In 11th-century Spain, where the great Hebrew poet Yehuda Halevi composed many of his masterworks, poetry was, for the educated classes, the language of everyday life. In his biography of Halevi, published this year by Nextbook Press, Hillel Halkin describes the young Halevi improvising poetry (about the pleasures of wine, of course) in a busy tavern—which, Halkin explains, would not have been an unusual way to spend an evening. “If calling an age ‘poetic’ refers, not to some supposed collective sublimity or imaginativeness of mind, but, more mundanely, to the widespread use of poetry in ordinary life as a medium of communication and social exchange, the young man was born in one of the most historically poetic of ages,” Halkin writes. “Poems were an everyday vehicle for the expression of emotion; for the sending of messages and requests; for the carrying of news from one encampment to another; for the recording and remembering of unusual events; for the wooing of the opposite sex; for the enhancement of celebrations; for the flattering of authority; for the vaunting of one’s exploits; for the praising of one’s friends and the derogation of one’s enemies, and the like.”

Twenty-first-century America is a little bit different. For most of us, poetry is something outside of the everyday. But to celebrate National Poetry Month, Tablet Mag is trying to be a bit more like medieval Spain by including a Halevi poem, in Halkin’s new translation, on the Scroll each afternoon. In today’s poem, Halevi writes about an experience of religious devotion so intense that he longs for the day he will die and be closer to God. “Far from You,” he writes, “all life is dying; Death is life with You beside me.” Enjoy your daily drink of Andalusian wine below—or download and print out a pocket-sized version here. Plus, check out a bonus poetry feature from our archives, and don’t forget to enter Nextbook Press and Tablet Magazine’s Yehuda Halevi poetry contest!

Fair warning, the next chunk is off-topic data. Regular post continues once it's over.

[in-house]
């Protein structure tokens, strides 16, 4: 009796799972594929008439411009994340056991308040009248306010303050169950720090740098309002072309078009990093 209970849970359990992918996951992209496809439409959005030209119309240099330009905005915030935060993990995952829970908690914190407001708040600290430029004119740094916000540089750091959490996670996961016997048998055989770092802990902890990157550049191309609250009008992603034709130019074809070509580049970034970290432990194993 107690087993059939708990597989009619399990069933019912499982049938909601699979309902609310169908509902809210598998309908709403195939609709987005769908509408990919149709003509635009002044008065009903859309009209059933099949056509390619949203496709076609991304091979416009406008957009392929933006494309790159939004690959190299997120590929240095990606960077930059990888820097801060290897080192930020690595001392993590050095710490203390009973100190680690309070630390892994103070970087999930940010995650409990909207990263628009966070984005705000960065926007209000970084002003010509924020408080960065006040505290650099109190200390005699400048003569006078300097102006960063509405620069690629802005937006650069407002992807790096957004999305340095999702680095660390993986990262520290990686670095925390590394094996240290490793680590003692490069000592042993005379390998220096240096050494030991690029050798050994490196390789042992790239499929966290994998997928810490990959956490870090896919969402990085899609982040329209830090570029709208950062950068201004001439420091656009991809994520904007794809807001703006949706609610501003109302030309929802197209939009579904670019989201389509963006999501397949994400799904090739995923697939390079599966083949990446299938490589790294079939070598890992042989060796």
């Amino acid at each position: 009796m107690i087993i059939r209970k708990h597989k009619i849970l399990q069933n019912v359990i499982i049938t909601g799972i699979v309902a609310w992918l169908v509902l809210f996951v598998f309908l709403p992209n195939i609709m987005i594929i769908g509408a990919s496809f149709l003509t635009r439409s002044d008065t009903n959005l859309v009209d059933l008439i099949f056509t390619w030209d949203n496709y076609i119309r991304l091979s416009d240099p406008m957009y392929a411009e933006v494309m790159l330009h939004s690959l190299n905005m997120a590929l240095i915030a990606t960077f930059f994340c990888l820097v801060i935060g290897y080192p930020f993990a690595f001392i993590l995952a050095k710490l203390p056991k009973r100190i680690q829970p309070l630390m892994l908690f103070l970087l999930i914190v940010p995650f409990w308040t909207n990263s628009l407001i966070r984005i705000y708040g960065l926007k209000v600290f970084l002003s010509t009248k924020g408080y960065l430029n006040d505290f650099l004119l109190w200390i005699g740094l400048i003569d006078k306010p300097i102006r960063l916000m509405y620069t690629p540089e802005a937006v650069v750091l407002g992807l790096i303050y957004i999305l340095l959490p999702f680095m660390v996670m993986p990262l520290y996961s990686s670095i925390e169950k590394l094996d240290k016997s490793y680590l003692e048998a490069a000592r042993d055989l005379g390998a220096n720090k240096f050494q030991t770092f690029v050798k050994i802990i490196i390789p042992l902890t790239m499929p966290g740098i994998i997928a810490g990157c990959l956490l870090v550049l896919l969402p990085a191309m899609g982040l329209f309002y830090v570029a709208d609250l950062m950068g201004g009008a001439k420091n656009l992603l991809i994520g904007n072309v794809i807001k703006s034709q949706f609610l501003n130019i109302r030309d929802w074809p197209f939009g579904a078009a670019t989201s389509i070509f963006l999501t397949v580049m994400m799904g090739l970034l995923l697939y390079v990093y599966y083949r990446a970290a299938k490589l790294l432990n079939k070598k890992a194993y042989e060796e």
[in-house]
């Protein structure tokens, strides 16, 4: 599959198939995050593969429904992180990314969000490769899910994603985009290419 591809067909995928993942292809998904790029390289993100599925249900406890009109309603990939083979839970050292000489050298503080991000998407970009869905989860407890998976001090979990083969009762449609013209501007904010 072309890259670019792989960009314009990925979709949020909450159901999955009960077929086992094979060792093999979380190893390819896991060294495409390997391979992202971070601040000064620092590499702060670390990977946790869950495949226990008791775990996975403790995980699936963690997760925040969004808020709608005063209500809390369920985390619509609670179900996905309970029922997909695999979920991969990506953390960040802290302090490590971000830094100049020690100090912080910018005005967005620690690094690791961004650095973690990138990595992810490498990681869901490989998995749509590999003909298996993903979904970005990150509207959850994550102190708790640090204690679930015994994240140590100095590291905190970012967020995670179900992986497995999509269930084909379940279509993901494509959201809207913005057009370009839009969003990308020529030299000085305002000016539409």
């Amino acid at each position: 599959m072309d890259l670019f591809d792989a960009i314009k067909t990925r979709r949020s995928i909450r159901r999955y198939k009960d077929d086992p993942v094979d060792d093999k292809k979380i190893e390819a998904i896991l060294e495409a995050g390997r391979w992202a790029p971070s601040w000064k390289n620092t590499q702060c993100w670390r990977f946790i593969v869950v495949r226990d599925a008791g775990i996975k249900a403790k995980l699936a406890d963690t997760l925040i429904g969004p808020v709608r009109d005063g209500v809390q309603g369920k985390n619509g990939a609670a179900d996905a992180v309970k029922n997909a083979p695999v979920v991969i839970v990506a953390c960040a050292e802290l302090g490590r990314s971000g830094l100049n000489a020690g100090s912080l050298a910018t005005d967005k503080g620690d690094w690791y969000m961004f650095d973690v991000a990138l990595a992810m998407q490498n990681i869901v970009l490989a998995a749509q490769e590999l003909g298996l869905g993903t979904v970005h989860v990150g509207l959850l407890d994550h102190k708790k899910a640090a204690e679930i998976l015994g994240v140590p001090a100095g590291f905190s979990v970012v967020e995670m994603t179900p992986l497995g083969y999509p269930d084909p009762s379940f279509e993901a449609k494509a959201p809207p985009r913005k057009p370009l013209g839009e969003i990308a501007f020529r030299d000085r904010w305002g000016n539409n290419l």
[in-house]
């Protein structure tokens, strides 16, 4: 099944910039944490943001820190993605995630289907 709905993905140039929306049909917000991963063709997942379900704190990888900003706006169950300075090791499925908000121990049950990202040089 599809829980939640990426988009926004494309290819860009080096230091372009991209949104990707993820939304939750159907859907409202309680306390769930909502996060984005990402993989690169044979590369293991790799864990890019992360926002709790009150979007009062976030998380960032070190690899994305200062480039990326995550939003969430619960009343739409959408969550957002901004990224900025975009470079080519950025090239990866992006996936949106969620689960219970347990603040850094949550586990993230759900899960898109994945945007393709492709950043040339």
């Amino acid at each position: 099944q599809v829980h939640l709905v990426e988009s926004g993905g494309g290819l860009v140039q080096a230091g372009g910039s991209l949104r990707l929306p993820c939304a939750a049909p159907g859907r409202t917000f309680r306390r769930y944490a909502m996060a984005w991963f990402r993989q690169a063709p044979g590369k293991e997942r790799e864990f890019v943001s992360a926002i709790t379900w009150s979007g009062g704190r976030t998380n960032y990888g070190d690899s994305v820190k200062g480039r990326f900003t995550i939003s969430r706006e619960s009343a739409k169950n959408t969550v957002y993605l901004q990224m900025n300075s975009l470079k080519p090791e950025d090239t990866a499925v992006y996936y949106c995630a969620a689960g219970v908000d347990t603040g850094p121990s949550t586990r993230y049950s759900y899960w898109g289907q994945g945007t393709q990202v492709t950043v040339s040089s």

Lord, You are my sole desire,
Though I keep it my soul’s secret.
Could I but do Your will and die
That moment, I would seek it.
Placing in Your hands my spirit,

I would sleep—and sweet such sleep is.
Far from You, all life is dying;
Death is life with You beside me.

And yet I know not how to further
Most my faith or best to serve it.
Instruct me in Your ways, then, Lord,
And free my mind from folly’s service.
Teach me while I have strength to suffer,
Nor despise my suffering
In the time still left before,
Myself a burden to myself,
My cankered bones fail to support me
And, my only choice submission,
I make the voyage to my fathers,
Stopping to rest at their last stop
Deep in the earth, I who once was
A sojourner upon its surface.

My young years thought of naught save themselves.
When will my world-sated soul save itself?
How worship my Maker when all He has made
Makes me passion’s captive and slave,
Or strive for the heights when at the day’s end
Sister worm awaits my descent?
How, even, be glad in glad times,
When none know what the future will spell,
And the days underwrite my decay
With the nights, half of me to dispel
To the wind and half to the dust?
What can I plead when I am pursued
By my lust from my youth to my wane?
What of this world but Your will is my share,
And if You are not mine, what is mine?
What more can I ask or declare?
I am naked of deeds, Your justice my only attire.
Lord, You are my sole desire.